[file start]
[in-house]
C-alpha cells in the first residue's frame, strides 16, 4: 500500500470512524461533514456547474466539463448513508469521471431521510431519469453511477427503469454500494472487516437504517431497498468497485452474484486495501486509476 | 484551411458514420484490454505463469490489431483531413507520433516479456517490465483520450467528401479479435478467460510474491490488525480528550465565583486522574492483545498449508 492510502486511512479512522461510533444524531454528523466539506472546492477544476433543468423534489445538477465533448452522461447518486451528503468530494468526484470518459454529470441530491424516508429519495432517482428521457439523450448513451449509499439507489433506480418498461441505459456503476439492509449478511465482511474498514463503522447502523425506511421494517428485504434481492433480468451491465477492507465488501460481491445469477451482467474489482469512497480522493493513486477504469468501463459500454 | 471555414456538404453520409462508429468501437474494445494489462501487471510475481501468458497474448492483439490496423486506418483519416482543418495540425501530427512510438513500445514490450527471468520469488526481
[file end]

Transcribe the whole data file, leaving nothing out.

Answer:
[in-house]
C-alpha cells in the first residue's frame, strides 16, 4: 500500500470512524461533514456547474466539463448513508469521471431521510431519469453511477427503469454500494472487516437504517431497498468497485452474484486495501486509476 | 484551411458514420484490454505463469490489431483531413507520433516479456517490465483520450467528401479479435478467460510474491490488525480528550465565583486522574492483545498449508 492510502486511512479512522461510533444524531454528523466539506472546492477544476433543468423534489445538477465533448452522461447518486451528503468530494468526484470518459454529470441530491424516508429519495432517482428521457439523450448513451449509499439507489433506480418498461441505459456503476439492509449478511465482511474498514463503522447502523425506511421494517428485504434481492433480468451491465477492507465488501460481491445469477451482467474489482469512497480522493493513486477504469468501463459500454 | 471555414456538404453520409462508429468501437474494445494489462501487471510475481501468458497474448492483439490496423486506418483519416482543418495540425501530427512510438513500445514490450527471468520469488526481